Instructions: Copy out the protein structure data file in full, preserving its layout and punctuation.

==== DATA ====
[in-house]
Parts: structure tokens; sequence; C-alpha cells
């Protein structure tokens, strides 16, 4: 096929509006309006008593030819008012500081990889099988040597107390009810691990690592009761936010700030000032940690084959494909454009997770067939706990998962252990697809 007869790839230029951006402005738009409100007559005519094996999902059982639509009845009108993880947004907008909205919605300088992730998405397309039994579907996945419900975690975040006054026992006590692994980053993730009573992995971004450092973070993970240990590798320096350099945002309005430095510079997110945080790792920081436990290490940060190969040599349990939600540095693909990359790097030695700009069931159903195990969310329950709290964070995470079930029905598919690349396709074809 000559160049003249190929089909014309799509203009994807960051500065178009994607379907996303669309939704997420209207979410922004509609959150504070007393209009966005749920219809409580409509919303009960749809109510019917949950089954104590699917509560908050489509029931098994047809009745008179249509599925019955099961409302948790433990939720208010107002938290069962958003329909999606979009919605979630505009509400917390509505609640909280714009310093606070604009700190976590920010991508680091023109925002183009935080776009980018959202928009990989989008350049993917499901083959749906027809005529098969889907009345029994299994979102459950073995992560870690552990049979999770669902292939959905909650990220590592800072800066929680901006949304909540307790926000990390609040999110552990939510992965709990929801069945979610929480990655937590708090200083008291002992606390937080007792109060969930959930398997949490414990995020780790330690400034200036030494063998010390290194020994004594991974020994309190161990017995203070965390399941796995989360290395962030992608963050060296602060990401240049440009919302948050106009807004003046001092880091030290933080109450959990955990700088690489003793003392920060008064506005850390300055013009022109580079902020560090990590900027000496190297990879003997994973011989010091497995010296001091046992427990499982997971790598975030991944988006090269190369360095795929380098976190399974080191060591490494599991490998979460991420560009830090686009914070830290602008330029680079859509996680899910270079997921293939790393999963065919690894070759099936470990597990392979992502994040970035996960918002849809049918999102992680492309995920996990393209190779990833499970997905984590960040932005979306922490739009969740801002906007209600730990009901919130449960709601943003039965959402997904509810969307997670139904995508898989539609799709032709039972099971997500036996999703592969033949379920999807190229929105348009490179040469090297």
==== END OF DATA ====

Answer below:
[in-house]
Parts: structure tokens; sequence; C-alpha cells
């Protein structure tokens, strides 16, 4: 096929509006309006008593030819008012500081990889099988040597107390009810691990690592009761936010700030000032940690084959494909454009997770067939706990998962252990697809 007869790839230029951006402005738009409100007559005519094996999902059982639509009845009108993880947004907008909205919605300088992730998405397309039994579907996945419900975690975040006054026992006590692994980053993730009573992995971004450092973070993970240990590798320096350099945002309005430095510079997110945080790792920081436990290490940060190969040599349990939600540095693909990359790097030695700009069931159903195990969310329950709290964070995470079930029905598919690349396709074809 000559160049003249190929089909014309799509203009994807960051500065178009994607379907996303669309939704997420209207979410922004509609959150504070007393209009966005749920219809409580409509919303009960749809109510019917949950089954104590699917509560908050489509029931098994047809009745008179249509599925019955099961409302948790433990939720208010107002938290069962958003329909999606979009919605979630505009509400917390509505609640909280714009310093606070604009700190976590920010991508680091023109925002183009935080776009980018959202928009990989989008350049993917499901083959749906027809005529098969889907009345029994299994979102459950073995992560870690552990049979999770669902292939959905909650990220590592800072800066929680901006949304909540307790926000990390609040999110552990939510992965709990929801069945979610929480990655937590708090200083008291002992606390937080007792109060969930959930398997949490414990995020780790330690400034200036030494063998010390290194020994004594991974020994309190161990017995203070965390399941796995989360290395962030992608963050060296602060990401240049440009919302948050106009807004003046001092880091030290933080109450959990955990700088690489003793003392920060008064506005850390300055013009022109580079902020560090990590900027000496190297990879003997994973011989010091497995010296001091046992427990499982997971790598975030991944988006090269190369360095795929380098976190399974080191060591490494599991490998979460991420560009830090686009914070830290602008330029680079859509996680899910270079997921293939790393999963065919690894070759099936470990597990392979992502994040970035996960918002849809049918999102992680492309995920996990393209190779990833499970997905984590960040932005979306922490739009969740801002906007209600730990009901919130449960709601943003039965959402997904509810969307997670139904995508898989539609799709032709039972099971997500036996999703592969033949379920999807190229929105348009490179040469090297």